By JOHN T. WARD
With COVID-19-related death and infection rates rising faster than ever, “we’re beginning to feel the real strain on the critical care” segment of the healthcare system in the northern part of New Jersey, state Health Commissioner Judith Persichilli said Wednesday.
A screengrab from the state’s COVID-19 dashboard Wednesday afternoon. (Click to enlarge.)
Ninety-one more state residents had died since Tuesday, Governor Phil Murphy said at his daily press briefing on the crisis. In all, 355 New Jersey residents have died, with three previously reported deaths removed from the tally for further investigation, he said.
Monmouth County’s death toll in the pandemic stood at 24 Wednesday, according to the state Health Department website. On Tuesday, the county government reported 13 had died, and an update of its total, which appears to lag the state figure, was not immediately available.
A backlog of pickups by mortuaries has officials “concerned” about morgue capacity at some upstate hospitals and “working to secure refrigerated trucks if we need them,” Persichilli acknowledged in response to a reporter’s question.
Statewide, 3,649 new coronavirus-positive cases were recorded, the largest one-day jump so far, as the state nears an expected “surge” over the next two weeks.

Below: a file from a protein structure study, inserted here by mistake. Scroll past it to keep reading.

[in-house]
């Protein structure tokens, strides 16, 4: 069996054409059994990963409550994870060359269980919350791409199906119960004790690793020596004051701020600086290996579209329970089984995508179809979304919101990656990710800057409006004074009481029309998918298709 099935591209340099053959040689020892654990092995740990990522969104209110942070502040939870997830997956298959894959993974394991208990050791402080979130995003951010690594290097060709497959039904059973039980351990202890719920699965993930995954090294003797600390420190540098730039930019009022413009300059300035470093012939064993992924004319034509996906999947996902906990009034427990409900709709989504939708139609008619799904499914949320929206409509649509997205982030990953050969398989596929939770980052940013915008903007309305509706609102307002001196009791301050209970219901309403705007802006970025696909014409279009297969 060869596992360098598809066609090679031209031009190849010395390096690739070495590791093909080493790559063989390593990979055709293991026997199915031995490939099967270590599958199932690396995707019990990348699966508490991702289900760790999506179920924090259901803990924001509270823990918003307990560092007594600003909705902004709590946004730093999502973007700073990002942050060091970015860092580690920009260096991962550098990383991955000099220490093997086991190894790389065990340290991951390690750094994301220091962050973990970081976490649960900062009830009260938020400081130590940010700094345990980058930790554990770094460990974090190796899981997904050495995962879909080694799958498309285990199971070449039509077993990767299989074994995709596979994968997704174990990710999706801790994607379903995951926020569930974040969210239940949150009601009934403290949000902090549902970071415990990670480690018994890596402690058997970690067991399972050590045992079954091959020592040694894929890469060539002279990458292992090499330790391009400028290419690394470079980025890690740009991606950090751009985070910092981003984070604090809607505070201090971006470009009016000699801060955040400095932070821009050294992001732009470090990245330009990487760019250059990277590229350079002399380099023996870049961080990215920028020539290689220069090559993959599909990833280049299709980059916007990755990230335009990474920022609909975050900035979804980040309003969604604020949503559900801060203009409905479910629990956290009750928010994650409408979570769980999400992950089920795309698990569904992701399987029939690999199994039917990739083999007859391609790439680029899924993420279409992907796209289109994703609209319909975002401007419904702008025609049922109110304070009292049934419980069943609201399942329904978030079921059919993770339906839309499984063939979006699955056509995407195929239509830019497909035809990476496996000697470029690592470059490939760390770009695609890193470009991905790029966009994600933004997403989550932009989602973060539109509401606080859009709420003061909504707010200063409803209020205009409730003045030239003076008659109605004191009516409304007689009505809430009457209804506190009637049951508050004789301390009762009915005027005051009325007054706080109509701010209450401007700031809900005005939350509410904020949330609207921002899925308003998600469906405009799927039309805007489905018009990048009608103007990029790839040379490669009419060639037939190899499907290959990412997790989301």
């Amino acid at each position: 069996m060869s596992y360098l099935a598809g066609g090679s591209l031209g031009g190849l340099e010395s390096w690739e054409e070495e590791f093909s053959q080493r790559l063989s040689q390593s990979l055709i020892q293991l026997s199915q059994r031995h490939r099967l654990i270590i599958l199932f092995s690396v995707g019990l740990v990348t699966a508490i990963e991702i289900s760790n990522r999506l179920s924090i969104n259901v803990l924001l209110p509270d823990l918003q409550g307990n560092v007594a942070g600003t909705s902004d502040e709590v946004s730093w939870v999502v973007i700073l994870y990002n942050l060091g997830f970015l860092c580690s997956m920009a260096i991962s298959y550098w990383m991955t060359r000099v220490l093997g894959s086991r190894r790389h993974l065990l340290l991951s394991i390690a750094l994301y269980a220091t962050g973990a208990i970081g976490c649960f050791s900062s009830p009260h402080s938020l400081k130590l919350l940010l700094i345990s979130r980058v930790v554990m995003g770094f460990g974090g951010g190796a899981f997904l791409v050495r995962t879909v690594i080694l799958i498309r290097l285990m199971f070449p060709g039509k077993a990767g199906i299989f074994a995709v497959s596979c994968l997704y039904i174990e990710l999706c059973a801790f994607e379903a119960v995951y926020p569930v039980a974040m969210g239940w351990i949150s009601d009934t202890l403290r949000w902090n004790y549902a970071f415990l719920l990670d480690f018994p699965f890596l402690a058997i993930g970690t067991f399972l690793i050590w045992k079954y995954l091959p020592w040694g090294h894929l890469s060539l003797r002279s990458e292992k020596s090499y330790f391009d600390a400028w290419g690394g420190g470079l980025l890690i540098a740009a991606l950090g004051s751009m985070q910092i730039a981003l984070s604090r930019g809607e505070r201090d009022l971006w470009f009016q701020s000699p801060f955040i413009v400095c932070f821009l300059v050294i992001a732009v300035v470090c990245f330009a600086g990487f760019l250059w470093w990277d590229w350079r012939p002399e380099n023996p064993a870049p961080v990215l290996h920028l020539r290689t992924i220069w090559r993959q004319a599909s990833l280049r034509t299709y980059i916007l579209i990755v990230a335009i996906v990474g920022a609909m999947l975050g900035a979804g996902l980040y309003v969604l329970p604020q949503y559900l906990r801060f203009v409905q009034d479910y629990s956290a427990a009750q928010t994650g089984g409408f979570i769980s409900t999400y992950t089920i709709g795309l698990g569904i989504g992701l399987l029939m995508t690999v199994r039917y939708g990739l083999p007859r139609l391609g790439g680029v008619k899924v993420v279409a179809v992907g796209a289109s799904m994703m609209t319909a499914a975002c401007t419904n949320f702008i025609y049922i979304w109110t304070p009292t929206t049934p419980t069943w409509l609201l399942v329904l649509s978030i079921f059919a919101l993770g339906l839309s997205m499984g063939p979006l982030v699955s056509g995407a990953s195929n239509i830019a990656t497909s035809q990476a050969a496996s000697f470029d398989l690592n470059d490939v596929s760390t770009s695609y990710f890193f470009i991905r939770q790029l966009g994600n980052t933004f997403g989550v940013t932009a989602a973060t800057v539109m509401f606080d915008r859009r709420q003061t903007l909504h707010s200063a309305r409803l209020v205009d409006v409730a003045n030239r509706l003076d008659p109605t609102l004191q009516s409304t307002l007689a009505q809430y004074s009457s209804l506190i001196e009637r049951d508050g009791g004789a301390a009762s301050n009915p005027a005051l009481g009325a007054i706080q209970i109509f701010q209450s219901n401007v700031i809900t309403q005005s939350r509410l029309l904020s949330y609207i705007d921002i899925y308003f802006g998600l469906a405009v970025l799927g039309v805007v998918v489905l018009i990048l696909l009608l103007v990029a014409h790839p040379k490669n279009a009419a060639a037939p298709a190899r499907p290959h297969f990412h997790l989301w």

The latest increase, which includes 1,301 Monmouth County residents, pushed the total number of New Jerseyans with known infections to 22,255, Murphy said.
Also Wednesday, the Monmouth freeholders reported 13 COVID-19-positive patients in Fair Haven, up one from Tuesday; 17 in Little Silver, up two; and 27 Red Bank, up five. The county put the number of confirmed cases at 1,307.
The Murphy administration’s plan to absorb the anticipated surge in illnesses calls for doubling the number of intensive care beds, boosting the number of other hospital beds and bringing in thousands of ventilators and pieces of personal protective equipment, its officials have said.
With the caseload expected to double every six days, existing hospitals and others planned for temporary roll-out are short of critical ventilators by 1,650 machines, officials said. Murphy said the state is trying to get them from the federal government.
Meantime, “it looks like the surge is beginning to occur in the northern part of the state,” where Persichilli said seven hospitals were on patient-divert status for some portion of Tuesday due to capacity concerns.
“Two hospitals requested additional ventilators, and we were able to support those needs,” she said.
• COVID-19-positive case totals in nearby towns: Middletown, 127, up 15 from Tuesday; Rumson, unchanged at 17; Shrewsbury, 14, up one; and Tinton Falls, 24, up four.
• Murphy and legislative leaders agree to push back tax filing deadline to July 15. Income-earners need not file for an extension.